Mixtapes: 5 Excuses DJs Always Use To Avoid Making Them


Is your mixtape still a figment of your imagination? You're not alone... here's a list of the top excuses DJs use to avoid just getting it done...

In Mixtapes: 5 Questions To Ask Yourself Before Hitting Record last week, we mentioned that in a few days, we're going to be outing our new video course, the Pro Mixtape Formula. While making the course, we spoke to hundreds of you... and one of the key questions we asked was "what's stopping you getting started on your mixtape?"

So here are the top five answers. We're publishing them today so that if you've ever trotted one of these excuses out to justify your own inaction, you'll at least know you're not alone... and hopefully our words of encouragement can help you to finally hit "record" and do the right thing, You know you want to...

Top five excuses DJs use to avoid making mixtapes...

      1. "It has to be perfect!" - Perfection is the enemy of doing. If everything truly did have to be perfect, nothing would ever get done, anywhere. The point is you should do your best, and get it done, so you can then prepare to do it again, and again. That's how you get better. Striving for "perfect" is the biggest paralyser of the lot. Also, imperfections show people you're doing something! It's not about machine-perfect tedium. And anyway, there are ways and means to correct errors in finished mixes. Basically, as long as your recording is not distorted, everything else is fixable
      2. "I haven't got time to prepare / practise" - Once you realise that a mixtape is just a sort of "best of" what you're doing regularly right now, the pressure eases. Imagine the purpose is simply not to mess up - nothing more. You'd play it safe, do the mixes you know, save the tricks and experiments for another time - right? So this is how you "prepare" for a mix. Treat it as showing what you know up to this point, not pushing boundaries. Use old mixes you know well, and play to your strengths. There's time for experimenting elsewhere...
      3. "I get nervous when I hit record" - Here's something TV producers know: No matter how nervous people are on camera, they forget the camera is there in the end - without fail. It's what makes reality TV work. So use this fact. Treat mixtape recording sessions as just practice sessions, by religiously recording every time you turn your controller on, as an unbreakable rule. That way you'll soon forget you're recording, and your best work will flow out
      4. "I'm tired of fluffing a mix up right at the end" - It always seems to be the end of a mix when you mess up, doesn't it? Maybe it's a momentary lack of concentration after an hour of bossing it, or the excitement at getting something done you're proud of. Anyway, the good news is that there is a really simple way of editing a bad mix out of an otherwise good tape, using free software like Audacity. Once you know how to do this, you're past this one. And no, it isn't cheating. (Or - if it is, everyone does it. Do you think pro DJs go back to the start if they fluff up a mix at the end? Do you think singers do the vocal track for a song all in one take? Editing is a skill you need to know.)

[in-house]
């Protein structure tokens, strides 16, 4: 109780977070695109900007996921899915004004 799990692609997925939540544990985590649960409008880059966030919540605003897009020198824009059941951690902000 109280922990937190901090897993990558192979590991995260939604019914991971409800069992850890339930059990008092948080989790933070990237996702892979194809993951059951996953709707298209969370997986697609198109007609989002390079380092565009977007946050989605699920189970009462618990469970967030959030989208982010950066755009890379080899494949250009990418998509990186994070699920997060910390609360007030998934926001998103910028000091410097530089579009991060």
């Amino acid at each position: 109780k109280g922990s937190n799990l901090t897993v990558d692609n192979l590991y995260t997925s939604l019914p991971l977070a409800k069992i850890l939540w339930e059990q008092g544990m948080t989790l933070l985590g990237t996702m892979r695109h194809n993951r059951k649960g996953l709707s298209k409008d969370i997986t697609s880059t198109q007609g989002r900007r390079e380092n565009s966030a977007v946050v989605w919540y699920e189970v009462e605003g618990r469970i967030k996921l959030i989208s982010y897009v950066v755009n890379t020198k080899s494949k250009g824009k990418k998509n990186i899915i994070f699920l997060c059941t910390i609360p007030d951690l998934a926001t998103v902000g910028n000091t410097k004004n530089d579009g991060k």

5. "My best is not good enough" - Your best mix might indeed be your first, or your fifth, but it's more likely to be your fiftieth. The point is you have to start getting mixes under your belt. And here's a comforting thought: Magic happens when you start. Things you couldn't have predicted before hitting "record" go your way. Sure, it's not always perfect, but just like you may lose a life at the start of a video game then go on to get your best ever score, sometimes the best mixes come out of thinking you're not up to it. Have faith. Keep doing it. Enjoy the journey. Hit "record"...
      6. "I've got no idea about levels, or EQ, or editing, or mastering, or burning, or track markers, or sharing, or branding, or..." - Well (shameless plug alert!), this is exactly why we've created The Pro Mixtape Formula - because we realise that knowing this stuff now will be invaluable to DJs who need pro results right away (don't worry - as long as you're on our list, you'll find out about the course in just a few days...)

So are you "putting off" doing a mix right now? Why? Have you ever taken ages to do one, and then wondered why you didn't do it way earlier once you finally got around to it? Please share your mixtape procrastination stories in the comments!

Learn how to make perfect mixtapes just like the pros every time, with the Pro Mixtape Formula video training course - find out more.

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  1. sunhammer420 says:

    7. Nobody's really interested in hearing it.

    • Is that your experience? Making it as good as you possibly can, and then sharing in the right places with decent branding, tracklisting etc. can definitely help here. Mixcloud did a good article for us recently on getting more plays on their platform. Regularity is key here - a DJ who does a mix once a week/month etc for a year or so WILL have plays, shares and fans at the end of it.

      Plus of course, doing mixes for yourself is a great was of charting your progress as a DJ - and as soon as you "make it", you've got an instant back catalogue for your fans...